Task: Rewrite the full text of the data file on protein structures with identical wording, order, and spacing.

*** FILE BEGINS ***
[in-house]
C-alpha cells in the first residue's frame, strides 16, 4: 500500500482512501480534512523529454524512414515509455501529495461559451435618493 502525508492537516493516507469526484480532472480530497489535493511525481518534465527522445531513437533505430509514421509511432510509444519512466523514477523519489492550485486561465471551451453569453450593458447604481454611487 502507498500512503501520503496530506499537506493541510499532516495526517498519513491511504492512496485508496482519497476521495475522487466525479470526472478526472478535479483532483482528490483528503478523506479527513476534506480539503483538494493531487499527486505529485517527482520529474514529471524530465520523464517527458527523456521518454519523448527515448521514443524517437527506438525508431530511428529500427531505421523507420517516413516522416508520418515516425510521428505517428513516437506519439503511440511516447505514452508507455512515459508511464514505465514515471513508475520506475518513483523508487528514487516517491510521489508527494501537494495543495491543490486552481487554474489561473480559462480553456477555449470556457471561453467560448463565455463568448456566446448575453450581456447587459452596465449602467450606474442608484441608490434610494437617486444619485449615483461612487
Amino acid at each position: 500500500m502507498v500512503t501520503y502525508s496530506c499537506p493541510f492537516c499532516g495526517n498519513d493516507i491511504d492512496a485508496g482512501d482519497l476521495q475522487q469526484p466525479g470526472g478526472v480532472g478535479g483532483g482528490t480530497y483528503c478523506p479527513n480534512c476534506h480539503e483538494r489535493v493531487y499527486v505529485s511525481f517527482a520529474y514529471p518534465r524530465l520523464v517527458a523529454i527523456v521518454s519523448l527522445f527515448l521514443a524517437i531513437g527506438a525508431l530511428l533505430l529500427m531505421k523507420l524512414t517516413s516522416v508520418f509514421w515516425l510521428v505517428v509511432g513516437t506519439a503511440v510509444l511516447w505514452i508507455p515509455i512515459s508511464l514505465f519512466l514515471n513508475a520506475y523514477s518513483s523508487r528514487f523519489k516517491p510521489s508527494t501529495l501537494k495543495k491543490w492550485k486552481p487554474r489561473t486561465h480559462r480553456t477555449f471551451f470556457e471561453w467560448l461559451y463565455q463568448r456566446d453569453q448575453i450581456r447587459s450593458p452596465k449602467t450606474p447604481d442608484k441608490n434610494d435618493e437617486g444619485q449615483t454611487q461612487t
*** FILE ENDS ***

[in-house]
C-alpha cells in the first residue's frame, strides 16, 4: 500500500482512501480534512523529454524512414515509455501529495461559451435618493 502525508492537516493516507469526484480532472480530497489535493511525481518534465527522445531513437533505430509514421509511432510509444519512466523514477523519489492550485486561465471551451453569453450593458447604481454611487 502507498500512503501520503496530506499537506493541510499532516495526517498519513491511504492512496485508496482519497476521495475522487466525479470526472478526472478535479483532483482528490483528503478523506479527513476534506480539503483538494493531487499527486505529485517527482520529474514529471524530465520523464517527458527523456521518454519523448527515448521514443524517437527506438525508431530511428529500427531505421523507420517516413516522416508520418515516425510521428505517428513516437506519439503511440511516447505514452508507455512515459508511464514505465514515471513508475520506475518513483523508487528514487516517491510521489508527494501537494495543495491543490486552481487554474489561473480559462480553456477555449470556457471561453467560448463565455463568448456566446448575453450581456447587459452596465449602467450606474442608484441608490434610494437617486444619485449615483461612487
Amino acid at each position: 500500500m502507498v500512503t501520503y502525508s496530506c499537506p493541510f492537516c499532516g495526517n498519513d493516507i491511504d492512496a485508496g482512501d482519497l476521495q475522487q469526484p466525479g470526472g478526472v480532472g478535479g483532483g482528490t480530497y483528503c478523506p479527513n480534512c476534506h480539503e483538494r489535493v493531487y499527486v505529485s511525481f517527482a520529474y514529471p518534465r524530465l520523464v517527458a523529454i527523456v521518454s519523448l527522445f527515448l521514443a524517437i531513437g527506438a525508431l530511428l533505430l529500427m531505421k523507420l524512414t517516413s516522416v508520418f509514421w515516425l510521428v505517428v509511432g513516437t506519439a503511440v510509444l511516447w505514452i508507455p515509455i512515459s508511464l514505465f519512466l514515471n513508475a520506475y523514477s518513483s523508487r528514487f523519489k516517491p510521489s508527494t501529495l501537494k495543495k491543490w492550485k486552481p487554474r489561473t486561465h480559462r480553456t477555449f471551451f470556457e471561453w467560448l461559451y463565455q463568448r456566446d453569453q448575453i450581456r447587459s450593458p452596465k449602467t450606474p447604481d442608484k441608490n434610494d435618493e437617486g444619485q449615483t454611487q461612487t